August 2017 Edition: Zero Emission Credits Legislation – Legislators in Illinois, New York, Ohio, Connecticut, Pennsylvania and New Jersey have considered or may consider legislation to subsidize existing nuclear power plants. AEP Energy Regulatory Counsel weighs in on this hot topic in the latest edition of Customer Insights.
Zero Emission Credits Legislation
By: F. Mitchell Dutton
Regulatory Counsel, AEP Energy
When it comes to governmental incentives, one’s viewpoint depends entirely on how one benefits. When I was a teenager back in the mid-70s I worked at my Uncle’s grocery store in Lewiston, Nebraska (population 80). On Saturday nights the area farmers would drift into my Uncle’s store to discuss current events and the topic turned to government welfare payments, which all opposed. Playing the “devil’s advocate” I drew numerous parallels to the many federal agricultural programs available to farmers that were prevalent at the time; being paid not to plant too much; paid to let land lay fallow; paid a guaranteed price regardless of the market value, but the farmers soundly rejected these analogies (and my Uncle wasn’t very happy with my “hippie views”). And so it is with Zero Emission Credits.
Legislators in Illinois, New York, Ohio, Connecticut, Pennsylvania and New Jersey have considered or may consider legislation to subsidize existing nuclear power plants. While the details vary, the essence is a payment made to nuclear plant owners creating an economic benefit in the hopes that such plants will remain economic to operate. Some analysts assess that nuclear plants are getting paid $20 to $30/MWh for their electricity, but incur costs at an average of $35/MWh so are operating at a loss. A subsidy payment is typically based on the carbon clean characteristics of nuclear generation by requiring the users of the nuclear generation to pay for Zero Emission Credits (ZECs). How many and how much a ZEC is worth varies widely among the legislative proposals. Those advancing the benefits of such legislation claim that existing nuclear reactors generate electricity without producing carbon dioxide and other combustion pollutants, saving high paying jobs, contributing local and state property taxes, and supporting economic development through available electric generation.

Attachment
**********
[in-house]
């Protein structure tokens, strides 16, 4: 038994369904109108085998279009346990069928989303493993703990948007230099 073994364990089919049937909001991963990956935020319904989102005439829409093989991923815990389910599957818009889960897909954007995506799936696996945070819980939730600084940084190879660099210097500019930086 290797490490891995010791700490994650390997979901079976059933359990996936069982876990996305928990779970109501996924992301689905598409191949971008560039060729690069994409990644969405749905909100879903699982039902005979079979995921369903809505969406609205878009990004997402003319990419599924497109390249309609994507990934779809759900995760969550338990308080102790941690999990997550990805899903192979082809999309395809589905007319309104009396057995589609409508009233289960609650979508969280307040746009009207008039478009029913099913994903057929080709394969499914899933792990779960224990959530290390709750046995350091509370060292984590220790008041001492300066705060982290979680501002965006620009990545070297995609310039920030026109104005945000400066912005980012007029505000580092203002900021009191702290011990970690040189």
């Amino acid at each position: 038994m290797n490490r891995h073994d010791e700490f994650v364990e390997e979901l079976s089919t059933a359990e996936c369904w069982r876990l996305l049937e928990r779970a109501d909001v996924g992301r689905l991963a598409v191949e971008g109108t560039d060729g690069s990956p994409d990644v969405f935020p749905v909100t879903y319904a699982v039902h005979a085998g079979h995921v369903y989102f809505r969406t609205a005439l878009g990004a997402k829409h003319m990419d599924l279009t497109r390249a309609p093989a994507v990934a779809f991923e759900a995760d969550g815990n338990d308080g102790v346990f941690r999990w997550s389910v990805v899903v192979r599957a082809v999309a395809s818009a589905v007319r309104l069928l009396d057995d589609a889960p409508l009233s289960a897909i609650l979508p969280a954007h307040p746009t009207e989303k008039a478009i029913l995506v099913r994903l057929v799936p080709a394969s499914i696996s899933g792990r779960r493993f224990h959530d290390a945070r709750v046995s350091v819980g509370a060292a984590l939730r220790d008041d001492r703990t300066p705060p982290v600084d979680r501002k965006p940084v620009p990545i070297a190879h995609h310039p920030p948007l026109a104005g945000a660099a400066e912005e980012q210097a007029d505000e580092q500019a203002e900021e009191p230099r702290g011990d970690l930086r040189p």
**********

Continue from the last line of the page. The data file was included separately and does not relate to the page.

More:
Opposing are those who will be pay more for their electric service, own competing sources of generation, or oppose nuclear power generally. Passing such legislation often entails adding “bells and whistles” such as expanded energy efficiency programs, annual spending caps, performance targets, funding low income programs, investments in solar programs, and job training for specialized groups.
This type of legislation must be carefully crafted on the basis of the environmental attributes the ZECs would confer on the state while relying on retail sales to fund the program. To reflect energy efficiency regulation, the legislation may calculate the ZEC value by reference to the social cost of carbon, an approach recently upheld in Zero Zone v. Department of Energy¹. The Illinois legislation provides for ZECs to be based upon a “public interest criteria” and the price based on the “social cost of carbon.” The “public interest criteria” considers minimizing carbon dioxide, sulfur dioxide, nitrogen oxide, and particulate matter emissions from electricity sources consumed in the State. The public interest also includes consideration of existing environmental benefits that are preserved by existing nuclear plants that would cease to operate. The “social cost of carbon” is set at $16.50/MWh based on a federal governmental agency’s calculation with a discount rate and inflationary adjustment and the cost to replace nuclear generation by purchasing renewable energy credits from new utility-scale wind and solar projects.